Monday, April 16, 2012

A Spring Day in Oregon

 I spent a quick weekend up in Wilsonville, Oregon, to visit my brother and his family. I arrived late Friday afternoon and drove back first thing Sunday morning, so I really only had Saturday to see what I could stir up. That's not much time, but I took advantage of the nice weather and the chance to find some new herps. The one full day I was in Oregon was sunny and in the low 60s. Definitely herp-able!
Stepping out into the forest behind his home for a few minutes, I didn't hesitate to begin my search.
 I was pleased to find a large, plump Oregon Ensatina. Perhaps a gravid female.
Then, I found a second smaller one under a piece of wood.
 Pausing to teach my brother and his baby boy the intricacies of this beloved Plethodont.
 I set out early the next day to see if I could locate more herps. Rolling logs turned up a few more Ensatinas.
A mid-sized one was discovered by peeling back the loose bark of a fallen tree.
This small juvenile was growing back a new tail. These were found at a park by Knight Bridge, south of Wilsonville. 
A pool of knee-deep water was discovered at Champoeg State Park. The water was clear enough to see hundreds of small, black tadpoles, some salamander larvae, and a bullfrog.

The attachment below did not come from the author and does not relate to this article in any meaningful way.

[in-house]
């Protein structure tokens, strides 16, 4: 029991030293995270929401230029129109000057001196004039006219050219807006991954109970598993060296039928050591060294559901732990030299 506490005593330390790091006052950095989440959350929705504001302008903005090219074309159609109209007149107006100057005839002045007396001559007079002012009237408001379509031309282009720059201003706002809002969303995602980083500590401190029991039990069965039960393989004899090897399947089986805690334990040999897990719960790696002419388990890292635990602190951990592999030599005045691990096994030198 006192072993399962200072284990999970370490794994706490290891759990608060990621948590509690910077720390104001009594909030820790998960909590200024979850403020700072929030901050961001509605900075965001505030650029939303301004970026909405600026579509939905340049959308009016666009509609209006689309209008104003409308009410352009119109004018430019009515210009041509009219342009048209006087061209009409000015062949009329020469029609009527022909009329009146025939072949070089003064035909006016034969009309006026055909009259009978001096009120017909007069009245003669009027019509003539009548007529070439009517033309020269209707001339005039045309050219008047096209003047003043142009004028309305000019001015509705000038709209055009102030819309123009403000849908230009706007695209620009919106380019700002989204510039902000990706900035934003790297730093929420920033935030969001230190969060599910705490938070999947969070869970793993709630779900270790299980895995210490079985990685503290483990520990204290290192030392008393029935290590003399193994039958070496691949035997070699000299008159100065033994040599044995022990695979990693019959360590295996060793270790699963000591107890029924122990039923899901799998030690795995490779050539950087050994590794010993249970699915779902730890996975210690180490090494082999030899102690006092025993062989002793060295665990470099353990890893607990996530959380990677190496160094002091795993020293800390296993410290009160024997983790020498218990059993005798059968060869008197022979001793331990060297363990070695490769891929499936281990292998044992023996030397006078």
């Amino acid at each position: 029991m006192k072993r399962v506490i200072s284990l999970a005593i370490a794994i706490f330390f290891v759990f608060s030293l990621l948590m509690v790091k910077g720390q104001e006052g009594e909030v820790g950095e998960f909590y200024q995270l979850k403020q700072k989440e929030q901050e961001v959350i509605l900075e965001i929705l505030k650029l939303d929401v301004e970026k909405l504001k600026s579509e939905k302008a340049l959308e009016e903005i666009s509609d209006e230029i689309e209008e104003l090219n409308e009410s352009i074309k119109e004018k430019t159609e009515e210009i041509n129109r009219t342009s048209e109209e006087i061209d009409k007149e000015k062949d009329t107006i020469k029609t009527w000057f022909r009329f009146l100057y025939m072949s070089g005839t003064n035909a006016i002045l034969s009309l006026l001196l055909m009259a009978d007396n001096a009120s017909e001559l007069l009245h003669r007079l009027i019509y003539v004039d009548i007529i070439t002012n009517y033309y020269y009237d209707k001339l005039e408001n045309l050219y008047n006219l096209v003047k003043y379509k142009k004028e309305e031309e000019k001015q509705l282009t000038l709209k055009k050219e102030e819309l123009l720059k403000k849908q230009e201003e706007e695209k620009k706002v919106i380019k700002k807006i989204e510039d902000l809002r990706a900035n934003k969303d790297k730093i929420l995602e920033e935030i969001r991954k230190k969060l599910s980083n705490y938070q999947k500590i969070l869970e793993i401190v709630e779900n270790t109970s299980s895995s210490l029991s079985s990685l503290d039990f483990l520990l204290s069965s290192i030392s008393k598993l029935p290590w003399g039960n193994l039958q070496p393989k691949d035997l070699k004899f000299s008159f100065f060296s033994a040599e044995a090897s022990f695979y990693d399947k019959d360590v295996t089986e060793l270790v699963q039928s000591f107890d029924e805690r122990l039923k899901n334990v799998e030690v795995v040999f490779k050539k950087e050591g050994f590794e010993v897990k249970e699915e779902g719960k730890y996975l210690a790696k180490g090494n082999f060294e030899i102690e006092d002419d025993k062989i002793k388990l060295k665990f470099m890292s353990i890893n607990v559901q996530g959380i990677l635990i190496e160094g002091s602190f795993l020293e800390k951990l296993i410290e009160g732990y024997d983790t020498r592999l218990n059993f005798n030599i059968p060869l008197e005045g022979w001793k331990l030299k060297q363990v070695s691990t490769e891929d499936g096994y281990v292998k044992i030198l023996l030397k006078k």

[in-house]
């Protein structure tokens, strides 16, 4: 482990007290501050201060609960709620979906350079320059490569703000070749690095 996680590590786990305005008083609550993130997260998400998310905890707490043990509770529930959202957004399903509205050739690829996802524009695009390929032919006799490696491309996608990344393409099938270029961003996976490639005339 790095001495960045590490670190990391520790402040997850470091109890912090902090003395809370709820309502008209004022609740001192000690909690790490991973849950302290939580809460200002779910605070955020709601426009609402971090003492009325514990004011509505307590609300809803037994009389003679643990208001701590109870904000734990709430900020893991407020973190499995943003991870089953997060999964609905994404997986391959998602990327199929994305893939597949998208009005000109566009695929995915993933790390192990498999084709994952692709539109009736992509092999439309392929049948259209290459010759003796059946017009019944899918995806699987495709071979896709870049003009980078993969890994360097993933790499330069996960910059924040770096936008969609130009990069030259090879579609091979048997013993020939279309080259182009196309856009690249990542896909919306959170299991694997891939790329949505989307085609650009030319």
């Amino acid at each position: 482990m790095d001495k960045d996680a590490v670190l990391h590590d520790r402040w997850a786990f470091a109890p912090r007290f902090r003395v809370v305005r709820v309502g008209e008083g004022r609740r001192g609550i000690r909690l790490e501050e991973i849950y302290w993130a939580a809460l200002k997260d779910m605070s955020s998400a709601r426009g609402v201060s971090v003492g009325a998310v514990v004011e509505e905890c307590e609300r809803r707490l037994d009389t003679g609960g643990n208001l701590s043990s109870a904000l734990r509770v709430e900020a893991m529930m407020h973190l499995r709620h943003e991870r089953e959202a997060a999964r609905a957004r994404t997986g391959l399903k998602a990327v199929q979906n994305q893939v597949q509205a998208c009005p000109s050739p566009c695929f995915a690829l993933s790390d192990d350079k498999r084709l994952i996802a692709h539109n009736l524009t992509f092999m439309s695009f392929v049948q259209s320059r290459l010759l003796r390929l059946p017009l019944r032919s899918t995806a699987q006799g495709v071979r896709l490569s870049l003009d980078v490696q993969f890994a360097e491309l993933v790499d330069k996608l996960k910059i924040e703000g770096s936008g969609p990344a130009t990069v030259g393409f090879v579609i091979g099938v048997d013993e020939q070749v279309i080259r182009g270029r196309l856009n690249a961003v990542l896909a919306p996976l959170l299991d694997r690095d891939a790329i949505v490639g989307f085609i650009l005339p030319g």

Of course, the bullfrog yelped and plunged to the bottom, but with little cover and shallow water, it was easily caught.
 Since no adult salamanders or newts were seen in or around the pool, I decided to keep one larvae and three tadpoles to see what I would be surprised with once they metamorphosed. Silly me. Soon, all I had left  was the inch-long, gilled larvae, as he had eaten the tiny black tadpoles. I named him Fluffy and transported him in a water bottle.
A grisly discovery at the water's edge hinted at the specie that the tadpoles may have been. 
 Fortunately, this wasn't the only Pacific treefrog seen at the park. An attractive green one was captured at different pool nearby.
 A small pool where the treefrog was found.
 Moving on to another park (Mallala State Park), I looked around some flooded fields.
 With the sun moving in and out from behind the clouds, the outside air temperature stayed warm enough for garter snakes to be taking advantage of the nicer spring weather.
I found three garter snakes, and with the one below showing a slightly-orange midstripe, I suspect they are Northwestern garter snakes.
Continuing on, I pulled apart a saturated log and found a small rough-skinned newt curled up on the wood.
 It was my only newt of the trip (unless Fluffy turns out to also be a newt larvae), but it was my first one of this specie. 
 I was happy to end my one day of Oregon herping with some satisfying discoveries.